Shelter group: We want people to help people walk out of shelter, into self-sufficiency

Staff Writer

As the year nears its close, a religious group in Williamsburg celebrates its seventh year of helping the homeless with dignity and compassion.

Since 2012, the Community of Faith Mission’s consortium of more than 30 religious communities in Williamsburg has worked to provide three square meals a day and a place for homeless friends, neighbors and strangers to sleep, according to the mission’s director Christy Bennett.

In Bennett’s words, the organization strives to “help people when they need help.”

“It’s a huge volunteer effort from these faith communities,” Bennett said. “It gives people a place to be, to return to stability. It helps to bridge that gap until they can get into a more stable housing situation.”

Already this year the mission has housed 50 people in less than two months of operation, Bennett said.

For the 2017-2018 shelter season, volunteers worked more than 11,000 hours to ensure people without a place to sleep had one, Bennet said. That translates to more than 450 days of volunteer work.

The program also helps connect people with government services to help them out of homelessness.

Places of worship across Williamsburg make space inside their buildings to house as many as 25 people per night, according to the organization’s website.

For Pastor Fred Liggin, his flock decided to open the doors of the Williamsburg Christian Church several years before the Community of Faith Mission was founded.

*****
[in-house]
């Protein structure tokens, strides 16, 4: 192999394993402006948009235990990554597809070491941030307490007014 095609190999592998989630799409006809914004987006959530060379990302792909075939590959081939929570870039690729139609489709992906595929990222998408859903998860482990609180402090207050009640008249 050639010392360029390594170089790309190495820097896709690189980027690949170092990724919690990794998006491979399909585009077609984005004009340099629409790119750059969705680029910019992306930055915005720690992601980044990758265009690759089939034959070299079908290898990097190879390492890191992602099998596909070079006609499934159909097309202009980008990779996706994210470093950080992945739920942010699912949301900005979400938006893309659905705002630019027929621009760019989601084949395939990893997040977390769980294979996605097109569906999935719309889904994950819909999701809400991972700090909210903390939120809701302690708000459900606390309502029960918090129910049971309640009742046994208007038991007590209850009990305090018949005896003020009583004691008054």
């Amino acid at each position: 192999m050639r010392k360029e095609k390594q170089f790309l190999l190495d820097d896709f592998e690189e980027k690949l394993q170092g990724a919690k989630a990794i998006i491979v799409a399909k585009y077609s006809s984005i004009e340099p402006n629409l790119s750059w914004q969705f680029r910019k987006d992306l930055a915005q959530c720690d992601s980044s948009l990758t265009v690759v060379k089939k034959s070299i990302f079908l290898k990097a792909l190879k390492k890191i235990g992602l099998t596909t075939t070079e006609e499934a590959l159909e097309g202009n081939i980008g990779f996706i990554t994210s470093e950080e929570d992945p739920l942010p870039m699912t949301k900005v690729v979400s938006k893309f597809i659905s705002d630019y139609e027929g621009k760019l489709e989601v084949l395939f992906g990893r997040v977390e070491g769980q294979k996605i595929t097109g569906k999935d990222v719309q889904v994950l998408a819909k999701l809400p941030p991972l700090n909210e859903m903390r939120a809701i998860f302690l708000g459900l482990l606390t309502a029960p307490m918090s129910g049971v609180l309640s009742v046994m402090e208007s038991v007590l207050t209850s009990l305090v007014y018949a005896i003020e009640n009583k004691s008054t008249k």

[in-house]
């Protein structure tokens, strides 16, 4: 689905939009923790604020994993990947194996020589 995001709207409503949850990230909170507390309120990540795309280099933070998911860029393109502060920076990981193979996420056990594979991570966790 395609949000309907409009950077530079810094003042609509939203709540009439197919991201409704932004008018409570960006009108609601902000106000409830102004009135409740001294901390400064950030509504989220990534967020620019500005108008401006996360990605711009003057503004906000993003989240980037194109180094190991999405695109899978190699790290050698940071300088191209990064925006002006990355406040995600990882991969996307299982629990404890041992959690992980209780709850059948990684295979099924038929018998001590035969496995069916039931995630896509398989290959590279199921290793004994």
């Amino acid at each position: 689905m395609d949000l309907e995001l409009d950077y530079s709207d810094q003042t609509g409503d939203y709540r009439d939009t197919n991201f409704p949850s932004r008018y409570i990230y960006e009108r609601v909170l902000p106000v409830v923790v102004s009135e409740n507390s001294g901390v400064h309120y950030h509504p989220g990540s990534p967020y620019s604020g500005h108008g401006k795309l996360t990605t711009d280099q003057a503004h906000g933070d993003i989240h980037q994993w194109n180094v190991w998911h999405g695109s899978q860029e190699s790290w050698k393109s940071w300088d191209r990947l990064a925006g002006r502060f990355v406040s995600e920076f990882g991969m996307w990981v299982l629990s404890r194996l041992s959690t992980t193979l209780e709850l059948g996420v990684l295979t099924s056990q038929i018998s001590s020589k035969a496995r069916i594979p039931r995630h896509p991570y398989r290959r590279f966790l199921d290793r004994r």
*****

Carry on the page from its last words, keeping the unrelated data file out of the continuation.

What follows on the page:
“Our church was walking with people out of the shelter, out of homelessness and into self-sufficiency,” Liggin said.

When the group of churches and faith communities created the mission, Liggin’s flock volunteered to provide the shelter during the Christmas season for the first three years, he said.

“As a pastor, it didn’t make any sense to me (not to hold the shelter) when the true message of Christmas is that God loves everyone,” Liggin said. “No one deserves to be abandoned and alone. These things have to be more than just Christians getting their compassion on.”

Liggin said the Williamsburg Christian Church traded consumerism for compassion.

The impacts within the congregation were felt immediately, Liggin said.

“It has helped them see the humanity in all. It deepened and strengthened our spirit of generosity, our spirit of hospitality.”

For Liggin, the spirit of hospitality is not just a pleasantry, but a kinship between all of humanity; to not only receive love, but to give it without hesitation.

That love can help a family in hard circumstance recover, Bennett said.

“In addition to offering a safe and warm place, it shows emotional support because volunteers care. We get to know the guests who are with us. It shows people that you care as a person, and it helps to give them hope,” Bennett said.

How to help

The Community of Faith Mission constantly seeks new volunteers. For information about volunteer opportunities, email To donate to the organization, either send a check to Community of Faith Mission, P.O. Box 6357, Williamsburg, VA 23188 or at

Roberts can be reached at 757-604-1329, by email at and on Twitter @SPRobertsJr.

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